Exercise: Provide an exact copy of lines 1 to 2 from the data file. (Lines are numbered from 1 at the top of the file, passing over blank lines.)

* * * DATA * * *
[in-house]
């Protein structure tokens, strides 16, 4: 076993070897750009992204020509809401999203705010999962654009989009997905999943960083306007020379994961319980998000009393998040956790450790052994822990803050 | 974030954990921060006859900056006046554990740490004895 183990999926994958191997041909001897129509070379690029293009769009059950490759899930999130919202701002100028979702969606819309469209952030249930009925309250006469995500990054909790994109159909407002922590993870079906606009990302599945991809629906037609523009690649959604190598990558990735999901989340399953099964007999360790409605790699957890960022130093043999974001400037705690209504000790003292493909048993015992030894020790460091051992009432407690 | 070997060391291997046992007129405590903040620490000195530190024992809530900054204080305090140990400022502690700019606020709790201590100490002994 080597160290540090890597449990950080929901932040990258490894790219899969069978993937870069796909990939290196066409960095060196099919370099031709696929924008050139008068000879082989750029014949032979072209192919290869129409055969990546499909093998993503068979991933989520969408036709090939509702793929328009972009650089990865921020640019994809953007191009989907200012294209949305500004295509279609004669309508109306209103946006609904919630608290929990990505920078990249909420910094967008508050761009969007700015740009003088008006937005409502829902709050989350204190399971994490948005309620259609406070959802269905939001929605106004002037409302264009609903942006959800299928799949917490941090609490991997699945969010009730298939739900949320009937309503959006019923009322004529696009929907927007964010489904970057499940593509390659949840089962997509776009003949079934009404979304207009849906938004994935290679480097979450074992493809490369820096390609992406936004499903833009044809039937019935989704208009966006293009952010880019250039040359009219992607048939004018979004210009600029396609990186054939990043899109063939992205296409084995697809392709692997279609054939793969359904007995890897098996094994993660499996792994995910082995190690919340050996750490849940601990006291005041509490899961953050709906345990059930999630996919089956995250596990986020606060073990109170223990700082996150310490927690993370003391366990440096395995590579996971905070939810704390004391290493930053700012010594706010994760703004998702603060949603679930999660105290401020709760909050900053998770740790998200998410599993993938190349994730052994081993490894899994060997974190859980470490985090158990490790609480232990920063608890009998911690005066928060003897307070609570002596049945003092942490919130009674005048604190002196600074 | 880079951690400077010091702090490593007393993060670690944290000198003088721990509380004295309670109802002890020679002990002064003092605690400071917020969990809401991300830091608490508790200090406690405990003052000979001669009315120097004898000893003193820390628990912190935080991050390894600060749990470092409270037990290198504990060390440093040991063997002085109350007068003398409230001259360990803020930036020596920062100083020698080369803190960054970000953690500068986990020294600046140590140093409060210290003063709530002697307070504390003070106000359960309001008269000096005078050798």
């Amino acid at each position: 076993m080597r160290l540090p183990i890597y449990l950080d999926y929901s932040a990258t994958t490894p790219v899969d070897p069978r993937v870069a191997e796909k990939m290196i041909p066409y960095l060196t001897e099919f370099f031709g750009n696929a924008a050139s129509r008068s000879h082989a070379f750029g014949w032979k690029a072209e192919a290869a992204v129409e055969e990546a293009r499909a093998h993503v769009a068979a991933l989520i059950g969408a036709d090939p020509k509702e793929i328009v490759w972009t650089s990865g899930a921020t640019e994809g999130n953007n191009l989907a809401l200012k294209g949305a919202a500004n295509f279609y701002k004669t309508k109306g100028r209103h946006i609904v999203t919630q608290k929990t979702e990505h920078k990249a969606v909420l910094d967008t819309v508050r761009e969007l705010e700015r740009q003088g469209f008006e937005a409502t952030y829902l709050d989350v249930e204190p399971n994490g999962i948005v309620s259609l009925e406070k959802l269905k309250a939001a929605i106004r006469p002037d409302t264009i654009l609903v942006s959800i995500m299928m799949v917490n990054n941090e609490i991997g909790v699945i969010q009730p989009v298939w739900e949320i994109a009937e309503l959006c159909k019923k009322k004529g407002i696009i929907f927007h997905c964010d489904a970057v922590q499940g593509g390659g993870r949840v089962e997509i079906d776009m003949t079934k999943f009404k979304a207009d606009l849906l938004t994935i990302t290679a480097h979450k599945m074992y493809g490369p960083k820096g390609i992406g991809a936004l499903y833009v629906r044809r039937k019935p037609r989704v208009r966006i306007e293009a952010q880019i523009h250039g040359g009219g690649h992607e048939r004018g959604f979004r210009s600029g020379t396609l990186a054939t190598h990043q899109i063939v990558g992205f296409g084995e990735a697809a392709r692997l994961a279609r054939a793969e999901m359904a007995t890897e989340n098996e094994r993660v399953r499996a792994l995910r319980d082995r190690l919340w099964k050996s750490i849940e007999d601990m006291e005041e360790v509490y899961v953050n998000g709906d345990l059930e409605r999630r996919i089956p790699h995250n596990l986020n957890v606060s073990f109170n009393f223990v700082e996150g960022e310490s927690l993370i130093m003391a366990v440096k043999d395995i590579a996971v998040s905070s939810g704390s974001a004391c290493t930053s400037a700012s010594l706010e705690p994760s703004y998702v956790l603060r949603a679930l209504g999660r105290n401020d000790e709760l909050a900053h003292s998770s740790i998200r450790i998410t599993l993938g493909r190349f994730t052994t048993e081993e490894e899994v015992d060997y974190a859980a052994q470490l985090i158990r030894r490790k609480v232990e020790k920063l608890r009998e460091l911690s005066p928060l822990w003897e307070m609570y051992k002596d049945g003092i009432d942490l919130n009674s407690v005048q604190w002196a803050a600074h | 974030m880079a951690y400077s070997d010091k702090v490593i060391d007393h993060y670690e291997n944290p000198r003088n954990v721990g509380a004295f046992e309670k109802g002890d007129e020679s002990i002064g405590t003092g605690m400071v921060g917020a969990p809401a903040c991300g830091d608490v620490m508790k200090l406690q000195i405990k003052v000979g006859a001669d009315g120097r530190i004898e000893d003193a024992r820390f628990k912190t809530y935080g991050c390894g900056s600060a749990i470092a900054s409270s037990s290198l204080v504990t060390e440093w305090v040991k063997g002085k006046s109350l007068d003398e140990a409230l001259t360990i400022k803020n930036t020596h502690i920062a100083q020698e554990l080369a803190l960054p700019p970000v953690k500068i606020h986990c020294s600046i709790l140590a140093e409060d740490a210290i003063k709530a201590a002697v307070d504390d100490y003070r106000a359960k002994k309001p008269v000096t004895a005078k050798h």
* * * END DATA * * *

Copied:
[in-house]
């Protein structure tokens, strides 16, 4: 076993070897750009992204020509809401999203705010999962654009989009997905999943960083306007020379994961319980998000009393998040956790450790052994822990803050 | 974030954990921060006859900056006046554990740490004895 183990999926994958191997041909001897129509070379690029293009769009059950490759899930999130919202701002100028979702969606819309469209952030249930009925309250006469995500990054909790994109159909407002922590993870079906606009990302599945991809629906037609523009690649959604190598990558990735999901989340399953099964007999360790409605790699957890960022130093043999974001400037705690209504000790003292493909048993015992030894020790460091051992009432407690 | 070997060391291997046992007129405590903040620490000195530190024992809530900054204080305090140990400022502690700019606020709790201590100490002994 080597160290540090890597449990950080929901932040990258490894790219899969069978993937870069796909990939290196066409960095060196099919370099031709696929924008050139008068000879082989750029014949032979072209192919290869129409055969990546499909093998993503068979991933989520969408036709090939509702793929328009972009650089990865921020640019994809953007191009989907200012294209949305500004295509279609004669309508109306209103946006609904919630608290929990990505920078990249909420910094967008508050761009969007700015740009003088008006937005409502829902709050989350204190399971994490948005309620259609406070959802269905939001929605106004002037409302264009609903942006959800299928799949917490941090609490991997699945969010009730298939739900949320009937309503959006019923009322004529696009929907927007964010489904970057499940593509390659949840089962997509776009003949079934009404979304207009849906938004994935290679480097979450074992493809490369820096390609992406936004499903833009044809039937019935989704208009966006293009952010880019250039040359009219992607048939004018979004210009600029396609990186054939990043899109063939992205296409084995697809392709692997279609054939793969359904007995890897098996094994993660499996792994995910082995190690919340050996750490849940601990006291005041509490899961953050709906345990059930999630996919089956995250596990986020606060073990109170223990700082996150310490927690993370003391366990440096395995590579996971905070939810704390004391290493930053700012010594706010994760703004998702603060949603679930999660105290401020709760909050900053998770740790998200998410599993993938190349994730052994081993490894899994060997974190859980470490985090158990490790609480232990920063608890009998911690005066928060003897307070609570002596049945003092942490919130009674005048604190002196600074 | 880079951690400077010091702090490593007393993060670690944290000198003088721990509380004295309670109802002890020679002990002064003092605690400071917020969990809401991300830091608490508790200090406690405990003052000979001669009315120097004898000893003193820390628990912190935080991050390894600060749990470092409270037990290198504990060390440093040991063997002085109350007068003398409230001259360990803020930036020596920062100083020698080369803190960054970000953690500068986990020294600046140590140093409060210290003063709530002697307070504390003070106000359960309001008269000096005078050798």